“A lot of girls aren’t diagnosed because they’re more dreamy. They’re just sitting there in class, not causing problems, but they’re not paying attention,” says Brenis. “They’re not able to focus; they’re in their own little world. That is just as much ADHD as the typical boy that people think of that’s hyperactive.”

Myth #6: Untreated ADHD isn’t a big deal.

Truth: While this can be true for people who have learned to cope or who don’t have debilitating symptoms, it’s certainly not true for everyone. “ADHD affects everyone differently,” says Miner-Rosen. “Some have more severe and challenging symptoms than others. The challenges of untreated ADHD can derail a gifted student from passing classes or cause problems at work or in relationships.”

“People with untreated ADHD are the ones that have trouble reaching their potential,” Brenis says. “When parents don’t want to have their child diagnosed, I feel like that’s a disservice because once somebody is aware that their brain works differently, they can be extremely successful. If it’s not diagnosed and they don’t know why in the world they’re all over the place, then it can prevent them for being as successful as they would be otherwise.”

Another factor to consider: ADHD often goes hand-in-hand with other mental health disorders, such as depression or anxiety, says Miner-Rosen. Like the chicken and the egg, it’s unclear which one comes first or if one may develop because of the other, but what is clear is that the disorders can feed off of each other. For instance, a person may slide into depression because of poor grades due to an inability to focus and retain information that are a result of ADHD. Getting treatment for any co-occurring disorders can also improve ADHD symptoms.

Myth #7: People with ADHD are lazy, stupid or selfish.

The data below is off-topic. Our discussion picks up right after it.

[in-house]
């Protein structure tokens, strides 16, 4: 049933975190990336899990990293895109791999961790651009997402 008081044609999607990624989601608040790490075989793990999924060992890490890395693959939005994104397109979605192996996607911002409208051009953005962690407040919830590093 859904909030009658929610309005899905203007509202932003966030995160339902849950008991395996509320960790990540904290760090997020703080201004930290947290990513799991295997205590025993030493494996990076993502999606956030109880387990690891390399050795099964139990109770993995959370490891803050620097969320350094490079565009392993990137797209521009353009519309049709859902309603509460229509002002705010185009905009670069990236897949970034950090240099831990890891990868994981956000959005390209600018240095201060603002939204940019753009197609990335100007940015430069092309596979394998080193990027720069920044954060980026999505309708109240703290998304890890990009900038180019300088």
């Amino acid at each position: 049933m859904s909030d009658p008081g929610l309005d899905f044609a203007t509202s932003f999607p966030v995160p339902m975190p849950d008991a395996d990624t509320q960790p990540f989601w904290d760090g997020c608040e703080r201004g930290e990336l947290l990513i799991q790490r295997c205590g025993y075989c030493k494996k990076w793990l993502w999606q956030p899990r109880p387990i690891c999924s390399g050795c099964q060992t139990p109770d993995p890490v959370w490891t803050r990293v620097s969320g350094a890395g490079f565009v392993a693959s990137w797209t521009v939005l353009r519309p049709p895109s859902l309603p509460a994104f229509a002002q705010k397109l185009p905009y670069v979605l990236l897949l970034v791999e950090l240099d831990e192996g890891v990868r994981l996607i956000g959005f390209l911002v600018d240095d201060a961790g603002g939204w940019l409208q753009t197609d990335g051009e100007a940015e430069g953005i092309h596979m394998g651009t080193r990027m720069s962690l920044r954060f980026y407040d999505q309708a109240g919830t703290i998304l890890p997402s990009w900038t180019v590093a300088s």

Truth: ADHD is believed to be a neurobiological, and often genetic, disorder that begins early in the brain’s development, says the ADAA.6 In other words, you’re born with it. People with ADHD “are usually incredibly creative, honest, engaging, very intelligent and entrepreneurial,” says Miner-Rosen. “Their impulsivity, procrastination, memory issues or reluctance to take on tasks they don’t enjoy is not their fault, and they don’t do it on purpose. They don’t want to be on medication and don’t want people to know that they are struggling with ADHD. It’s an invisible disability.”

Myth #8: People with ADHD can’t be successful.

Truth: Many famous and successful people have ADHD, including actor Will Smith, Olympic gold medalist Michael Phelps, former NFL quarterback Terry Bradshaw, political commentator James Carville and Kinkos founder Paul Orfalea.7 “People with ADHD are actually usually extremely intelligent, very creative and think outside of the box,” says Brenis. “It amazes me how some of my clients, because they don’t think ahead and they just push forward and want to go for it, are usually very successful.”

“The neurology of people with ADHD is different than that of folks without,” Shore says. “We live in a world that values qualities and behaviors that are more difficult for people with ADHD, such as timeliness, orderliness, organization and attention to detail. It’s important for people with ADHD to play to their strengths and mitigate their weaknesses through self-reflection and the development of helpful and effective safeguards.” She recommends using timers, reminders, visual cues, creating positive habits and getting the help of family and friends to work around weak areas.

“As a career development coach, I have seen that people with ADHD can be and do anything they set their minds to,” says Miner-Rosen. “As long as they have a passion and a desire to reach that goal, they can. When people have support from loved ones and find tools that work for them, they can be exceedingly productive and successful, “she says.


Sources

1. https://www.adaa.org/understanding-anxiety/related-illnesses/other-related-conditions/adult-adhd
2. https://www.adaa.org/understanding-anxiety/related-illnesses/other-related-conditions/adult-adhd
3. https://www.adaa.org/understanding-anxiety/related-illnesses/other-related-conditions/adult-adhd
4. https://www.cdc.gov/ncbddd/adhd/diagnosis.html
5. https://www.cdc.gov/ncbddd/adhd/data.html
6. https://www.adaa.org/understanding-anxiety/related-illnesses/other-related-conditions/adult-adhd
7. http://www.parenting.com/gallery/famous-people-with-add-or-adhd?page=0

Written by Sarah E. Ludwig